Oh dear!! My point is that you mentioned in your piece about claiming what could amount to her weekly wage which is condescending to say the least. Also you fail to see a little wit as l am not flying at all today but sounding boorish may appear to a lot of people as being a tad boring, I did say your initial claim was interesting and well done with your claim but just tone down the insults somewhat and you may be appreciated more by the non-boorish.

    David, it is not me being insulting.

    To be condescending would require me to feel superior to the lady. I did not – nor did I write this in my post, you have chosen to make this interpretation, presumably based on cognitive bias. If I had written that her weekly wage wouldn’t be large enough to pay my gin bill, then you might have had a point, but I didn’t, did I? The part you missed was her apparent confusion at why I was smiling and my internalised thought that she had given me a nice, large, gift – no superiority there, move on.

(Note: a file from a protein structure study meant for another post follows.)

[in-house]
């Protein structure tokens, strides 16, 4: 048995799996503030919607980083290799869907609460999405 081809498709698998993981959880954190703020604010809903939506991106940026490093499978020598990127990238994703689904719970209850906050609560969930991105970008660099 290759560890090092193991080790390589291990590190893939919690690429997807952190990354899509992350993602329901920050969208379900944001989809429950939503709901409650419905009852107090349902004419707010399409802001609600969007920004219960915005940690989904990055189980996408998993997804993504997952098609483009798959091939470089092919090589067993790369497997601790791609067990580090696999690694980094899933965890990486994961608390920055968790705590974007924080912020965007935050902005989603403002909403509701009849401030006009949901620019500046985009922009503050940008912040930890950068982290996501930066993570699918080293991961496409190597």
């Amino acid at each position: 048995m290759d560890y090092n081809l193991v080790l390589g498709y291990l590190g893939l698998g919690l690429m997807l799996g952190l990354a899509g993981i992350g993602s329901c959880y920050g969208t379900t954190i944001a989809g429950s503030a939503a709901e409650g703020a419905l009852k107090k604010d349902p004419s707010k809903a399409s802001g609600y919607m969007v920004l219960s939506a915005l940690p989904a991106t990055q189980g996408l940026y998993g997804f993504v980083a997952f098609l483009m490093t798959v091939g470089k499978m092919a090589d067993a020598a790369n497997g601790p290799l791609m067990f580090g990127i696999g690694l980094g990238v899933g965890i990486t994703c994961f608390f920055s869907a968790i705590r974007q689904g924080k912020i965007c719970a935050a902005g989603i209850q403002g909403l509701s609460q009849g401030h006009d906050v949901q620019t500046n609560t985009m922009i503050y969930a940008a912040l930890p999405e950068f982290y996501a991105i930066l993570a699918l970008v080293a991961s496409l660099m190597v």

If you had actually read what I wrote in the post, it might have helped, since you would not have made a silly comment about airline agents being cheesed off by passenger rants, as I didn’t indulge in a rant and was nothing but polite.

    By the way, I realised that you were being sarcastic in your comments, I was being ironic, in response to your attempt to be clever, which resulted in a logical fallacy.


    Edski777
    Participant

    FDOS, I had a similar experience last year on a CPH – AMS flight with 4 hours delay. No trains running from Schiphol airport anymore.
    KLM reimbursed me for the € 75,- taxi fare and gave me the option of € 250,- cash or € 350,- voucher. I accepted the voucher and will be on my way to Orlando in a few weeks for the value of the voucher and € 53,- return. OK, economy and on Delta, but still a very happy puppy for that price.
    And due to my frequent flyer status I can still take a suitcase weighing a maximum of 23 kg for free and get Flying Blue miles.
    I hate delays, but I absolutely love EC261.


    MartynSinclair
    Participant

    Without any bias… I wish you had been my English teacher at school FDoS..Whilst I appreciate you are not everyone’s cup of T, I do enjoy the way your present your side of the story…

    Having bumped into FDoS a number of times – I can assure you David, he is an amusing, respectful and highly intelligent guy.. such a shame, cyberspace does not entertain emotion…(yet)… 🙂

    Please let us know how long it takes for your claim/earnings to come through….


    EUFlyer
    Participant

    How do I bump into FDOS too?